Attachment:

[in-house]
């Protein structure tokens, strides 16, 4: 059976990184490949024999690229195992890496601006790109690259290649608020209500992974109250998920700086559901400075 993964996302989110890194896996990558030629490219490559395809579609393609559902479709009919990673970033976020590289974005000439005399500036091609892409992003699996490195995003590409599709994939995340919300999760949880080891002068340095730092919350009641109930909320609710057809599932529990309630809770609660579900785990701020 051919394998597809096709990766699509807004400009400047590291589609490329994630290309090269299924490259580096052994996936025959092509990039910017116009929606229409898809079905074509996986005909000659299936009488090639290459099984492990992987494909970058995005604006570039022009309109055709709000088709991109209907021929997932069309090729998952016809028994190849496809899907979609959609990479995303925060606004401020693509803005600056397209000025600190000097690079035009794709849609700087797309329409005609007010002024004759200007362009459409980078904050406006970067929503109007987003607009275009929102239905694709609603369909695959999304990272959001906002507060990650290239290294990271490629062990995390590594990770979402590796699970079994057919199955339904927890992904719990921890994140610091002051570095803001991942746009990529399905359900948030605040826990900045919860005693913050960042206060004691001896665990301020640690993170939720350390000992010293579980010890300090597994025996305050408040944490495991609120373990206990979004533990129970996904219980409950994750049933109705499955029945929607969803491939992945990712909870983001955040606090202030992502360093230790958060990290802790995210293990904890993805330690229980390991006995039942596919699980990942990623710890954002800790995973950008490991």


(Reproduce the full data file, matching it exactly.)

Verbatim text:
[in-house]
């Protein structure tokens, strides 16, 4: 059976990184490949024999690229195992890496601006790109690259290649608020209500992974109250998920700086559901400075 993964996302989110890194896996990558030629490219490559395809579609393609559902479709009919990673970033976020590289974005000439005399500036091609892409992003699996490195995003590409599709994939995340919300999760949880080891002068340095730092919350009641109930909320609710057809599932529990309630809770609660579900785990701020 051919394998597809096709990766699509807004400009400047590291589609490329994630290309090269299924490259580096052994996936025959092509990039910017116009929606229409898809079905074509996986005909000659299936009488090639290459099984492990992987494909970058995005604006570039022009309109055709709000088709991109209907021929997932069309090729998952016809028994190849496809899907979609959609990479995303925060606004401020693509803005600056397209000025600190000097690079035009794709849609700087797309329409005609007010002024004759200007362009459409980078904050406006970067929503109007987003607009275009929102239905694709609603369909695959999304990272959001906002507060990650290239290294990271490629062990995390590594990770979402590796699970079994057919199955339904927890992904719990921890994140610091002051570095803001991942746009990529399905359900948030605040826990900045919860005693913050960042206060004691001896665990301020640690993170939720350390000992010293579980010890300090597994025996305050408040944490495991609120373990206990979004533990129970996904219980409950994750049933109705499955029945929607969803491939992945990712909870983001955040606090202030992502360093230790958060990290802790995210293990904890993805330690229980390991006995039942596919699980990942990623710890954002800790995973950008490991």